By CSKT Tribal Forestry
Douglas-fir Tussock moth has been located in several locations throughout the reservation. The moth is a defoliator (eats and damages the needles) that feeds on Douglas-fir, true fir, and spruce trees. This pest is one of the easiest to identify. Adult male moths are a non-descript, gray-brown moth with feathery antennae and a wingspread of 1-1 1/4 inches. The female is flightless and notably different from the male in that it has rudimentary wings and a large abdomen, usually about 3/4 inch long. Young larvae possess fine hairs; older larvae have two tufts behind the head, one posterior tuft, and four dense tussocks located along the back. Larvae grow up to 1 1/4 inches.
The effect of these pests is the partial or complete defoliation of trees. Tree mortality is not guaranteed. In fact, the affected trees usually recover.
The timbered lands on the reservation last had large populations of tussock moth in approximately 2005 in the Jette area, Oliver point, near the Bison Range and large scale mortality was only witnessed in the Oliver point area. The reason for the mortality was that a secondary pest, Douglas-fir Bark Beetles, killed the weakened trees.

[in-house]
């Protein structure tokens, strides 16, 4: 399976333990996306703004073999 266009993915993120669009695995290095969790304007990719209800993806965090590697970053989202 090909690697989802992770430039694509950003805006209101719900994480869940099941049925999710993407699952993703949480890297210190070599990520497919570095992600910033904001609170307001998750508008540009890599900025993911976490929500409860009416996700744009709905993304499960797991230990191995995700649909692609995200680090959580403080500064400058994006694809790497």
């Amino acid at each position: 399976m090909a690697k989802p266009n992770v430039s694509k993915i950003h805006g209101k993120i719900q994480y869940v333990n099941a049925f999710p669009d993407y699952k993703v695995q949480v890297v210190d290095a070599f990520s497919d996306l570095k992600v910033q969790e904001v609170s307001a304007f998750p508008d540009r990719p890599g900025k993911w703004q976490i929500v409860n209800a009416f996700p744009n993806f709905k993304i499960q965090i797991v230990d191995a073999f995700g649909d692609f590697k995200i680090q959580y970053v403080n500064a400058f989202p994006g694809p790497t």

Currently, tussock moth has been located in Pistol Creek, near and on the Bison Range, Selow Creek, Ferry Basin, Garceau Gulch, Elmo, Big Arm, Irvine, and the Big Draw. If concerned citizens see other outbreaks, please contact Tribal Forestry at 676-3755 and leave information.
Affected defoliated trees may look dead but have a high probability of recovering. Fuelwood cutters should be careful not to cut trees that may still be green and not ready to be utilized as fuelwood.
Warning: Hairs on the tussock moth larvae can cause an allergic reaction in humans. The most common reaction is a skin irritation. Rashes, watery eyes, and sneezing are common symptoms. Avoid handling the larvae, and wash after exposure.